Presidential and legislative elections are scheduled for Taiwan in January 2016. With just six months of electioneering ahead, the races – particularly the presidential race – appear muted, due in no small part to the lack of competition for the party nomination. This lack of intraparty competition seems surprising, given that the two-term incumbent, President Ma Jing-yeou, is hugely unpopular. For the opposition, a nomination – particularly in light of the landslide elections against the governing party in the nine-in-one local elections in November, 2014 – provides unprecedented tailwinds to a presidential campaign. For the ruling party, the unpopularity of the incumbent president provides an opportunity to steer an independent direction that departs from well-worn tracks. Given such promising beginnings, the dearth of candidates is curious. At the same time, it also calls attention to the candidates who are currently in or expected to run in the presidential race.
The opposition Democratic Progressive Party (DPP) officially nominated party-chair, Tsai Ing-wen, as presidential nominee on April 15, 2015. Tsai was the only candidate to throw her hat in the ring for the party nomination; as a result, the party skipped party primaries altogether. Tsai contested the presidential elections in 2012 but lost to the Kuomintang (KMT) candidate, Ma Jing-yeou. This time round, her odds look considerably better: as an indication, strong contenders for the DPP party-chair race in 2014 – Su Tseng-chang and former premier Frank Hsieh – dropped out of that race to essential cede the position to Tsai. Su was expected to contest the DPP presidential nomination, as was Tainan mayor, William Lai Ching-te; however, neither came to pass. Indeed, the popular Tainan mayor advocated for the party to unite behind Tsai’s candidacy on a facebook post.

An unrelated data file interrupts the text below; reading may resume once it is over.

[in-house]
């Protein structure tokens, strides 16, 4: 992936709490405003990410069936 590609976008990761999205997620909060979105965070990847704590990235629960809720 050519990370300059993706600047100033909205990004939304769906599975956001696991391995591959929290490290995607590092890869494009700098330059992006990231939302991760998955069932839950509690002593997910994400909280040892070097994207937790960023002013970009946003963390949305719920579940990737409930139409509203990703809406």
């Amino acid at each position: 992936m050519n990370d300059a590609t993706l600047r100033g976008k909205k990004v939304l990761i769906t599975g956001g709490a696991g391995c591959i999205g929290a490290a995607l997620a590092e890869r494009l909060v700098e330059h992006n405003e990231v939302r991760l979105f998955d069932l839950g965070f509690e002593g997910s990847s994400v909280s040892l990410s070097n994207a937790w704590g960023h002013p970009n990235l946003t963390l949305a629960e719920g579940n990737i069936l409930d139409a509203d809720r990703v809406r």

On the KMT front, two hopefuls threw in their names by the party primary registration deadline: Deputy Legislative Speaker Hung Hsiu-chu, and former Health Minister Tang Chih-liang. Only one, Deputy Speaker Hung, passed the party threshold of 15,000 votes to proceed to the next phase of the party nomination, the opinion polls, where she will need to receive at least 30 percent support in order to be nominated as party candidate. If Hung fails to pass that threshold, then the party may draft a candidate for the party nomination directly. Two possible contenders, if that should come to pass, are: Legislative speaker Wang Jin-pyng and New Taipei City Mayor and party chair Eric Chu. While Chu had steadfastly rejected the possibility of running for the presidency, Wang has been coy: on May 15, a day before the party primary deadline, he “thanked and apologized” to supporters without explicitly rejecting the possibility of a presidential run.
Besides candidates from the two main parties, an independent candidate – former DPP Chair Shih Ming-teh – has announced his candidacy. The former opposition leader, a political prisoner for 25 years, is rumoured to have talked to former presidential candidate for the 2012 elections, James Soong, about a possible joint-ticket. The independent has already vowed to form a coalition cabinet if successful. Shih will need 270,000 signatures as endorsement to be eligible as presidential candidate.